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Obama’s FDA Puts New Demands on America’s Farmers and Ranchers

Brandon Moseley

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By Brandon Moseley
Alabama Political Reporter

Wednesday President Barack H. Obama’s Food and Drug Administration (FDA) announced that they want meat and poultry producers to stop giving antibiotics to their animals to make them grow faster.

The FDA’s deputy commissioner for foods, Michael Taylor said, “This is a sea change. We’re finally ready to put this issue behind us.” The FDA will give companies three months to declare their intentions “so we know who’s going along with us on this and who isn’t,” and then will begin a 90-day comment period, Taylor says. After that, companies will have three years to implement the changes. If some companies don’t go along, he says, the FDA will “look toward other regulatory options.”

The FDA is asking that the animal pharmaceutical industry require that producers have access to their products only with a veterinarian’s prescription.  They are also asking that veterinarians not prescribe any antibiotics to promote growth or improve feed efficiency and they are asking that farmers, ranchers, and feedlots voluntarily stop using antibiotics in the feed and water of food animals for production purposes.

‘The Alabama Political Reporter’ talked with Dr. Billy Powell, Executive Vice President for the Alabama Cattlemen’s Association (ACA).  Powell said that the changes do not directly impact Alabama’s cattle farms and ranches because cattle producers have a strong track record of working with veterinarians in the prudent and appropriate use of antibiotics and other herd health tools. Through multiple industry-led initiatives, including the Beef Quality Assurance Program and the Producer Guidelines for Judicious Use of Antimicrobials, cattle farmers and ranchers work hand-in-hand with veterinarians to select and use antibiotics carefully and only when needed.  Dr. Powell said that this relationship between cattle farmers and veterinarians is key to the further production of safe, wholesome beef that is continuously raised by family farms in the United States to feed a growing world population.  Powell said that the (ACA) is pleased that FDA has resisted unscientific calls to completely ban the use of antibiotics and antimicrobials in cattle and other livestock species because this issue remains a multifaceted, extremely complex issue that cannot be adequately addressed solely by focusing on the use of antibiotics in animal agriculture.   Powell says that the ACA supports using animal’s pharmaceuticals to treat illnesses and maintain the health of livestock as part of humane treatment of farm animals and is just another way that cattle farmers are committed to raising healthy livestock.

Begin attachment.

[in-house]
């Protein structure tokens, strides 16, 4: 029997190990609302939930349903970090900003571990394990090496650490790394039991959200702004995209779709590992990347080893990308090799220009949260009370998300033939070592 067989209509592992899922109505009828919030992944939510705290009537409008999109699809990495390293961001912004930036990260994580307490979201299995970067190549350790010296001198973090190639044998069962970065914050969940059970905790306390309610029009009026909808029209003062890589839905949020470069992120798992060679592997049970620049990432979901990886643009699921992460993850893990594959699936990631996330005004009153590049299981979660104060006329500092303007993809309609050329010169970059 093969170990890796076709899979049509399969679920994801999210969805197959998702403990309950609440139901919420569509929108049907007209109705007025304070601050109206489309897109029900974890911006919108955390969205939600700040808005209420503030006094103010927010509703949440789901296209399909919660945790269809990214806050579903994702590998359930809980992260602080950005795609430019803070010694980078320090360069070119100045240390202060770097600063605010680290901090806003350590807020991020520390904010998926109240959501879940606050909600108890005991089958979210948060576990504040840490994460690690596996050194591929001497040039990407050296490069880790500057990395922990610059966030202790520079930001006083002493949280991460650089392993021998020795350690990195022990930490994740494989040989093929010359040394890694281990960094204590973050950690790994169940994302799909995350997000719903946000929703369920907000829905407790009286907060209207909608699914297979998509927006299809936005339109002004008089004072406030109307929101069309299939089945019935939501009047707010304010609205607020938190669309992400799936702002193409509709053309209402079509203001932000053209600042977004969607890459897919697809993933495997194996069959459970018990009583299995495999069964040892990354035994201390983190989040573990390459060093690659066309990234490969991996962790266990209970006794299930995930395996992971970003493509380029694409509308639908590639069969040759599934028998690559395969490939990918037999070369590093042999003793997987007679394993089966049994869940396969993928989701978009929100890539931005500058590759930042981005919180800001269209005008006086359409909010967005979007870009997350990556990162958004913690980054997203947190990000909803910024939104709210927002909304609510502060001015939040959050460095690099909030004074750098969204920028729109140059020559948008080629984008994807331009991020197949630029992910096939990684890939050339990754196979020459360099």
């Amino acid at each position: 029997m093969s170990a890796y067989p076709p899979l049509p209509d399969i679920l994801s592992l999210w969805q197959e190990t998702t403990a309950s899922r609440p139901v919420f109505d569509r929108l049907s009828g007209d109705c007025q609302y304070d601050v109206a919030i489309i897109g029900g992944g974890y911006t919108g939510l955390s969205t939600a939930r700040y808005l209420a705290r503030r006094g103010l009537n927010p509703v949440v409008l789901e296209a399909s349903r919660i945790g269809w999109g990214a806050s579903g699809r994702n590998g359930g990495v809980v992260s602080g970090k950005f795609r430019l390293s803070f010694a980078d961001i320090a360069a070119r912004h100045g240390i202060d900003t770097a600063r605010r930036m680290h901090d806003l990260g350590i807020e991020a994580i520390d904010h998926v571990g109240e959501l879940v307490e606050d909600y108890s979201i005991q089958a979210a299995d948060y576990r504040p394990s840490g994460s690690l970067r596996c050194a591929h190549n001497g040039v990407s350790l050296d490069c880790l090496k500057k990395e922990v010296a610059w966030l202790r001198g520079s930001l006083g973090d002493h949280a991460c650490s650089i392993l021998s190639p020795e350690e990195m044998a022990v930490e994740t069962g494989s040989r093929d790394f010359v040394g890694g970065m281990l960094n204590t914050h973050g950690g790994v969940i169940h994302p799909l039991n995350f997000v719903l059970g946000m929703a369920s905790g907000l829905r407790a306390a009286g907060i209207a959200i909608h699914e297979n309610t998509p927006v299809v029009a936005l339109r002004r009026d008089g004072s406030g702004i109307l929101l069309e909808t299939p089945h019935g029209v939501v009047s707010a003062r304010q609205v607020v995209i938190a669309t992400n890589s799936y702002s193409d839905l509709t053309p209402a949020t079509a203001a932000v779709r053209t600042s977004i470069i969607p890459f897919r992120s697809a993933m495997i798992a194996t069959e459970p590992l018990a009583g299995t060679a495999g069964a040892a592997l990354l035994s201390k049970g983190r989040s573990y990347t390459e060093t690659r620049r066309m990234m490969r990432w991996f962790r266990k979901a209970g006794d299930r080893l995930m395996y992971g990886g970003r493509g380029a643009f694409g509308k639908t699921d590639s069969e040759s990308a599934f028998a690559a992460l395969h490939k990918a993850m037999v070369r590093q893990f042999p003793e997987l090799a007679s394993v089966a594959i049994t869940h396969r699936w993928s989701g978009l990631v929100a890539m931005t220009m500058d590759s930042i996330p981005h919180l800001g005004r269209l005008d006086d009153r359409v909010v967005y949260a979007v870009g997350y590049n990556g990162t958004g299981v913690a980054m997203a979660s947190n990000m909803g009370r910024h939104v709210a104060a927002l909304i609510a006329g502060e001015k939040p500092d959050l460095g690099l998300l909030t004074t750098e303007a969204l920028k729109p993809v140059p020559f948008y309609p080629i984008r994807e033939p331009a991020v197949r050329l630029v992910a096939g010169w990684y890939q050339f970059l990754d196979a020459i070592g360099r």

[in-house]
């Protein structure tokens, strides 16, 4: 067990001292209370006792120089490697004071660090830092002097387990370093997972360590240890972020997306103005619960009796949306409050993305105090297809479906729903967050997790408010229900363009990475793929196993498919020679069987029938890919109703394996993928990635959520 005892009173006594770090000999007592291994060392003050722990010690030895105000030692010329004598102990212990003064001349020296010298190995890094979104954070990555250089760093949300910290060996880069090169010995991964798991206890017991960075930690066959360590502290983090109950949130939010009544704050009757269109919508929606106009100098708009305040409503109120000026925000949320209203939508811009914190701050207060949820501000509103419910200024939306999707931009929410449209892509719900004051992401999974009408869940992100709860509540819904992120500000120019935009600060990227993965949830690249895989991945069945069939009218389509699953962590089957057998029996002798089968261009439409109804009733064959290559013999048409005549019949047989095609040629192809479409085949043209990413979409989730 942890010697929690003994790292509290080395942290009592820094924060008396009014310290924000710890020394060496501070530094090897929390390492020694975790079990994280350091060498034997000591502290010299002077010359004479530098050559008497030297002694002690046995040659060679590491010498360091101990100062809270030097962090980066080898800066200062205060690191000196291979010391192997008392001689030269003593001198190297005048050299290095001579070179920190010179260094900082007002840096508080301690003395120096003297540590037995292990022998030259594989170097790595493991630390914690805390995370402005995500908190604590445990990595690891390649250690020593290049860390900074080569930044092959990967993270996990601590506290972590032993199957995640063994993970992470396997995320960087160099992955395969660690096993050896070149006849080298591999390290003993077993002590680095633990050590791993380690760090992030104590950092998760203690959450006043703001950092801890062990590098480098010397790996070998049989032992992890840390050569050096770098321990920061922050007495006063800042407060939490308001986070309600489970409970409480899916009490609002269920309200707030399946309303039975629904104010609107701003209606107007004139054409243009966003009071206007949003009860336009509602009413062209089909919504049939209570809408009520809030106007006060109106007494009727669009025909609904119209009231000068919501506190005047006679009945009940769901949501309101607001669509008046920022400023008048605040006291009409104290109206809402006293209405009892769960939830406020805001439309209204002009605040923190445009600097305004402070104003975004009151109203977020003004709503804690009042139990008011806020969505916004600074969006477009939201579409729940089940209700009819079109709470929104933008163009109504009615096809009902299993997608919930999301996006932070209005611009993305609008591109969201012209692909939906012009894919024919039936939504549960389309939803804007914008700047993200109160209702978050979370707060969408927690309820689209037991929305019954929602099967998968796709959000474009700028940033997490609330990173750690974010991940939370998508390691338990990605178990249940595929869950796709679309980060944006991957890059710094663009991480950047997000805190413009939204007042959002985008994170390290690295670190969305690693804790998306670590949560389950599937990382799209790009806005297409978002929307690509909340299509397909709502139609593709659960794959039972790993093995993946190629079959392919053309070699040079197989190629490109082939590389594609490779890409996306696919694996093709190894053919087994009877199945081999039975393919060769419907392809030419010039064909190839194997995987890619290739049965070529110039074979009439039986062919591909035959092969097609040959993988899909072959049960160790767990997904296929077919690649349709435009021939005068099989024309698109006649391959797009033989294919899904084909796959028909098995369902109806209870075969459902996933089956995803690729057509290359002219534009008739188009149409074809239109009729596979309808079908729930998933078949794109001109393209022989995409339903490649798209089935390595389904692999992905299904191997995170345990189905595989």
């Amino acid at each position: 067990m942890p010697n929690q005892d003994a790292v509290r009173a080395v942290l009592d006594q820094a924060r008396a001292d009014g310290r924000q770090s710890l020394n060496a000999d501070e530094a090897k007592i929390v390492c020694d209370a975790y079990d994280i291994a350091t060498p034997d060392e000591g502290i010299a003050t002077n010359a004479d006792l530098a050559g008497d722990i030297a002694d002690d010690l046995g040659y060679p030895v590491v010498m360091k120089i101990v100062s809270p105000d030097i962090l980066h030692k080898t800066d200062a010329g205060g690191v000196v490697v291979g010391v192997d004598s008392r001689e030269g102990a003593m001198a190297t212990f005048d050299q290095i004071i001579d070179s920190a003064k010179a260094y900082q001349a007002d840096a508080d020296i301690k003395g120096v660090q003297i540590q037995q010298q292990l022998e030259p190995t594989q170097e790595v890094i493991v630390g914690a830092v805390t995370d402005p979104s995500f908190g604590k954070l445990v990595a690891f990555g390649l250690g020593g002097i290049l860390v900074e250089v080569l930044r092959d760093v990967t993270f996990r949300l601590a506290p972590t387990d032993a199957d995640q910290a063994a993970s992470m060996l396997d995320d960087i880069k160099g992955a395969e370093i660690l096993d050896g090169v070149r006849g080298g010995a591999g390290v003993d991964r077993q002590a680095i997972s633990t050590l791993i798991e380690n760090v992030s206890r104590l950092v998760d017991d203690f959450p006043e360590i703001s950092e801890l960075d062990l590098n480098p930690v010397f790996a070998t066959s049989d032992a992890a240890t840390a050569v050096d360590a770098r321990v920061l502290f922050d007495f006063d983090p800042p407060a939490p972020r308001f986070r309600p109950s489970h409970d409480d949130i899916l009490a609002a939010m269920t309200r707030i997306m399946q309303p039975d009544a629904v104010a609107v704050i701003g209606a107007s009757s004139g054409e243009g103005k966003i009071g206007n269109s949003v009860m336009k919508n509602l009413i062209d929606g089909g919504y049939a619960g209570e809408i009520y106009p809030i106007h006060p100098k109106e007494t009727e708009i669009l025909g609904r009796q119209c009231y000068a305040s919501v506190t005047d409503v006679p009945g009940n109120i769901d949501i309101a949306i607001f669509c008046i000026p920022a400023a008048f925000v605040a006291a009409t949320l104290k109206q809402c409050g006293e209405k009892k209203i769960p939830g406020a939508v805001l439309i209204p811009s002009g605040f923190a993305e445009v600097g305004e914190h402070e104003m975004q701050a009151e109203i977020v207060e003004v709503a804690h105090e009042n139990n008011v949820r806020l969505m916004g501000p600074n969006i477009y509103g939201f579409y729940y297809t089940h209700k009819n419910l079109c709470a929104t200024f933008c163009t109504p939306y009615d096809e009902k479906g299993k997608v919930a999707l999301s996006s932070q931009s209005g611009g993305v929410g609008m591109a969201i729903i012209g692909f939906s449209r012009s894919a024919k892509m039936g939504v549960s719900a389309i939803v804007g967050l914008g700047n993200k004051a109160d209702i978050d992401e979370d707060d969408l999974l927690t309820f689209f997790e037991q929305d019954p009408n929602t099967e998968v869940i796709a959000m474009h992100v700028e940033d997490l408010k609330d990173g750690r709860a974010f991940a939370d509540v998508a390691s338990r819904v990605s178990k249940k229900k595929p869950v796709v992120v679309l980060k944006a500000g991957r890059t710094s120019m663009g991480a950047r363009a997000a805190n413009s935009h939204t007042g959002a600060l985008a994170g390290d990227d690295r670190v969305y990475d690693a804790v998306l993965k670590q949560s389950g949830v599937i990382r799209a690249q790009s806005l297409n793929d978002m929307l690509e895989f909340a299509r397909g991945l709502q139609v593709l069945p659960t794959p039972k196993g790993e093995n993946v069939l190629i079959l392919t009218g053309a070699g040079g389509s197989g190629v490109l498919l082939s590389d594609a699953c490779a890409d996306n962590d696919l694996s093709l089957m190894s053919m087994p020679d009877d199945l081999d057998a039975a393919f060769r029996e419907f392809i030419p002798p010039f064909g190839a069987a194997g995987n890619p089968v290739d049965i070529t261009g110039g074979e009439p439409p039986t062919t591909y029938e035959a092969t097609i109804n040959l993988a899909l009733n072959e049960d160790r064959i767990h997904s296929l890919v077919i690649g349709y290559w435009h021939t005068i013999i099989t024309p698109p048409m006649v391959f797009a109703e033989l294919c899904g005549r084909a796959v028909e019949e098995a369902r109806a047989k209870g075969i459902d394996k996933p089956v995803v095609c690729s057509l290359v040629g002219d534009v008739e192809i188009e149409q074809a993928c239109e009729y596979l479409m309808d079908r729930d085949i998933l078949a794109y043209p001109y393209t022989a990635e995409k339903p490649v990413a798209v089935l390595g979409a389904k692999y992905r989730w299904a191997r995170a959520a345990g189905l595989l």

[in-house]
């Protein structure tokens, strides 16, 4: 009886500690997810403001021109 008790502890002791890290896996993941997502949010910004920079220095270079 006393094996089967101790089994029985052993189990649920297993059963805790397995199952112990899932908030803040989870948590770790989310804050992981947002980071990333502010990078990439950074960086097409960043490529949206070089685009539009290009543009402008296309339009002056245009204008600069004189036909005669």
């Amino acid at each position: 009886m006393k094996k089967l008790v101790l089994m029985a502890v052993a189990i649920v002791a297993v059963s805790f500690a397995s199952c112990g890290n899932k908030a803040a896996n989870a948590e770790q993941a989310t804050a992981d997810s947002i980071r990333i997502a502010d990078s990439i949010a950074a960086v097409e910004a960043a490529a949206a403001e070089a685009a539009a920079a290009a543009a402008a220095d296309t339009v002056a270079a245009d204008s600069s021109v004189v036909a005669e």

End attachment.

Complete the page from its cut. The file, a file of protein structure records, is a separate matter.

FDA Commissioner Margaret A. Hamburg said, “It is critical that we take action to protect public health.  The new strategy will ensure farmers and veterinarians can care for animals while ensuring the medicines people need remain safe and effective. We are also reaching out to animal producers who operate on a smaller scale or in remote locations to help ensure the drugs they need to protect the health of their animals are still available.”

In the 1960s, researchers discovered that including low levels of antibiotics in the feed of food animals could improve the average daily weight gains (ADG) and decrease the amount of feed necessary for the animal to gain a pound of gain, feed efficiency (FE).  Since the 1970s, some physicians have blamed the increasing number of antibiotic resistant strains of pathogens in human health on the use of antibiotics in animal agriculture.  Since then the FDA has prevented some new classes of antibiotics from being used in food animals for this reason and has increased mandatory withdrawals times before an animal treated with antibiotics can be harvested for food.  Critics of this scientific theory argue that properly cooked meat should not expose consumers to any bacteria or pathogens, whether they are antibiotic resistant or not and that over-prescription of antibiotics in human medicine is a much more likely cause of antibiotic resistance in humans than anything given to an animal weeks or months before it was slaughtered.

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